METALLICA's JAMES HETFIELD: 'I've Built A Really Cool Community Of True, Unconditionally Loving Friends'October 1, 2020
In a new interview with METALLICA's fan-club magazine So What!, James Hetfield spoke about how he has been dealing with the coronavirus pandemic. He said: "Well, COVID is certainly not welcomed. A pandemic is not welcomed. People are hurting. People are dying. There's lots of people struggling, really, really struggling with funds, wherever they're living, they can't afford things anymore. Lives are changing drastically. So I don't mean to sound cold about it, but for me personally, it's been really helpful to slow down, stop the work, stop the circus of what's going on with touring and band and all of that stuff, family struggles as well. So it's really good to have time to just be. To just be. Not have to have an agenda, but just to chill, to soak up life on life's terms, to plug into my community here in Colorado. That's definitely one thing that has been difficult for me to have [in the past] because of coming and going every few weeks, not really being able to plug into any commitments or say, 'Hey, let's do this once a week,' or get together and barbecue, have a cigar pit or whatever, those weekly things that people get to do. I was not able to do those and now I am. I've built a really cool community of friends, true, unconditionally loving friends, and I would not have had that if I didn't have this time.
Asked if it's a different community to the one he has been in most of his life, Hetfield said: "When I'd come home and you know, I'd get a couple weeks at home, and Francesca, my wife, has got things planned out: 'Here's the friends we're hanging with,' and I'd just kinda jump right into that. It'd take a week to even say 'hi,' to even want to come off the couch and say 'hi.' I'm noticing a lot more since I've been away from it and stepped back, big picture-wise, those transitions between road and home have been more difficult than I really had at first imagined. I guess I've only been doing it for 40 years, but [I'm] just recognizing it now, seeing how difficult it is, and being okay with it. Because I felt so guilty that I only had two weeks at home and you have to just plug right in or else, and I would, you know, kinda go off the rails. So, yeah, just a different type of self-care now."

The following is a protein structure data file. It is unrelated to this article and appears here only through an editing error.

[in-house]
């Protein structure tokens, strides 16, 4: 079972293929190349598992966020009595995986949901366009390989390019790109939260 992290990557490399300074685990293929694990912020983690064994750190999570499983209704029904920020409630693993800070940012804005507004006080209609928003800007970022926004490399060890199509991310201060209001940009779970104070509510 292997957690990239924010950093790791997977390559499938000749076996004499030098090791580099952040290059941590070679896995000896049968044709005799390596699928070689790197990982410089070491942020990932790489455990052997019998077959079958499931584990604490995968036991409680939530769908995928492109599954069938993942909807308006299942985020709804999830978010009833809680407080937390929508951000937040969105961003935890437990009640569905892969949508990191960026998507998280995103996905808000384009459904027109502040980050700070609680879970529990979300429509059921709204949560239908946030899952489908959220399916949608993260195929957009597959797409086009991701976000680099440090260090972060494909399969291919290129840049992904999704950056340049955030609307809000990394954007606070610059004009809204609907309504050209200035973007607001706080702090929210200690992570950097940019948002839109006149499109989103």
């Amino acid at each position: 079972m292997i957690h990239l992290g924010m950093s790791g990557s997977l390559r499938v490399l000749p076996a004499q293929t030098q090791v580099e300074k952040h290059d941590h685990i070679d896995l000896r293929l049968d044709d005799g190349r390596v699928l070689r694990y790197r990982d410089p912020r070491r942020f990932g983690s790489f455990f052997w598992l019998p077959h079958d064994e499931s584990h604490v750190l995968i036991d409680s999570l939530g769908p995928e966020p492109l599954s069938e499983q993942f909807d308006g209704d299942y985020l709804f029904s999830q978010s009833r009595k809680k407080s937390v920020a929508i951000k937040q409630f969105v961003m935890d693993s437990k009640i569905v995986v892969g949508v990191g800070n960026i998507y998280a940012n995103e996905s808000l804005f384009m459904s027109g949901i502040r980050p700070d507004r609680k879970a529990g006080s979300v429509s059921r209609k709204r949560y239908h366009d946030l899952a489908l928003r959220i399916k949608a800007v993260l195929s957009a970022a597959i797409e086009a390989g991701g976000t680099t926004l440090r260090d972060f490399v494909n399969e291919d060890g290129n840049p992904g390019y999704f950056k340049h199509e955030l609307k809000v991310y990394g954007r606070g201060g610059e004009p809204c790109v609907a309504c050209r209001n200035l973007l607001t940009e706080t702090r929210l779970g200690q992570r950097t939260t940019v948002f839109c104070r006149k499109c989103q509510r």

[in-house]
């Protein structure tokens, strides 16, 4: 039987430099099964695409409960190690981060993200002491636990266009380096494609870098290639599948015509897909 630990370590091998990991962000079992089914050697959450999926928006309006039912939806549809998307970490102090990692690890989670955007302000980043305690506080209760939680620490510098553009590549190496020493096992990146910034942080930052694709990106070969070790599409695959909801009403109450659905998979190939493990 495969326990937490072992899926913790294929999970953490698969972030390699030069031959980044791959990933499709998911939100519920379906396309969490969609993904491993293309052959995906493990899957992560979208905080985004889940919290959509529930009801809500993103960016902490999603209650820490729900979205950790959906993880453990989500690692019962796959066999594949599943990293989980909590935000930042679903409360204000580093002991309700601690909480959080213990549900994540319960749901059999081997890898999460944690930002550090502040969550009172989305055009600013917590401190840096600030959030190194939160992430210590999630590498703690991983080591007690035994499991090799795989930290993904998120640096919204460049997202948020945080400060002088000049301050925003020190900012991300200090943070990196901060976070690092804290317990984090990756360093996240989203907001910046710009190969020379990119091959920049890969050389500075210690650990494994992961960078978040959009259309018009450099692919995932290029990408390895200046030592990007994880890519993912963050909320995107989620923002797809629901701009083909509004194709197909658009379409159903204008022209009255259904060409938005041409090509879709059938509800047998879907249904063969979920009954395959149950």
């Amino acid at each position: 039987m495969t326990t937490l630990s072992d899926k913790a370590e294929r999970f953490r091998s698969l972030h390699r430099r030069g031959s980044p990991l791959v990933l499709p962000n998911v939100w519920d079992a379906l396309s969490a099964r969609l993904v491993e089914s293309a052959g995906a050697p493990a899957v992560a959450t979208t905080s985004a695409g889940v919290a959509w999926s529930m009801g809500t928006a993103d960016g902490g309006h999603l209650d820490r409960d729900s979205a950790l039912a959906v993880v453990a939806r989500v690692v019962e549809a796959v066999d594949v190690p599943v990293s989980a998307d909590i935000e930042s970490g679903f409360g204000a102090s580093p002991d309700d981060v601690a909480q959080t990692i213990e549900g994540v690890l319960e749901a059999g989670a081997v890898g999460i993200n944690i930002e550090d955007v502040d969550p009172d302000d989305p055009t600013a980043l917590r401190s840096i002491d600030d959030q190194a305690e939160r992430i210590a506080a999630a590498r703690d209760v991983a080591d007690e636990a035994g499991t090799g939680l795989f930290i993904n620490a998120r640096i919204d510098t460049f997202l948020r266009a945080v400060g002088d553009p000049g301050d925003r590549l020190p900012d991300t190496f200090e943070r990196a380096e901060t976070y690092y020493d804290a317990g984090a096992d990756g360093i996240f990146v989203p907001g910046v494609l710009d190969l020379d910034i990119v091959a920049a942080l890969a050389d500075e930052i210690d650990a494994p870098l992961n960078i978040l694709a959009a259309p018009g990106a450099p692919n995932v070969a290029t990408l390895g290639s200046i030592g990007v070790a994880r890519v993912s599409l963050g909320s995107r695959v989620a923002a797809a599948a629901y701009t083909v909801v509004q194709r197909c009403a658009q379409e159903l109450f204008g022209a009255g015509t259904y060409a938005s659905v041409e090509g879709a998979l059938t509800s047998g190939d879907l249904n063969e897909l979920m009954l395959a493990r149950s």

Hetfield also talked about what it was like reuniting with his METALLICA bandmates for last month's "Pandemica" drive-in event after nearly a year of not performing together.
"Here in Colorado, [having] been here for months and months, you know, in your little cocoon, building your community and buddies and all the stuff that we love doing outside… and you know, there's been a lot less quarantine here in the mountains than most cities, which I'm really grateful for. And [then] sitting there doing our weekly Zoom call with the band, Lars [Ulrich, drums] talking about being in his home in San Francisco and he's, you know, not leaving. He's getting things delivered, and how he hasn't been in a grocery store in four or five months. That just blows my mind. I'm really fortunate here. I've got four or five buddies to come over, barbecue, we go shooting, we go camping, we go fishing, whatever. There's grocery stores, the Home Depot, all the normal stuff. Very grateful for that.
"But getting back into work, I've been playing, writing kind of nonstop, and trying to slow down and trying to have the other guys present some stuff that they would like to play in METALLICA," he continued. "So getting back together with the guys was anxiety ridden. I mean, it really was. Getting on a plane, traveling. And then what we really had to do was make the least comfortable person comfortable with all of this COVID and testing and whatnot. So double masks, face shields, rain slickers, hazmat suits, you know. Walk into a, whatever the little smoking things that they had, little fogger to fog your backpacks, and there was every precaution taken that was available. Some people just feel a little more freaked out by this, feel safer with a different cautionary level. So I think we did a great job in that department. But getting back and playing was just scary. After almost a year, you get up there and, 'Wow, I can't play as quick as I used to, I can't this or…' And it's all the same stuff that's happened over the years, where we have nightmares before getting back together, and then as soon as we play, everything's fine. It's just that messed up creative mind that's the blessing and curse, you know?"
In late August, METALLICA broadcast a show to hundreds of drive-in and outdoor theaters across the U.S. and Canada, as part of the "Encore Drive-In Nights" series. The concert was filmed nearly three weeks earlier, on August 10, at the Gundlach Bundschu winery, about a 30-minute car ride from the band's headquarters in San Rafael, California, and was subsequently edited and mixed by the band's award-winning production team to the highest standards possible.
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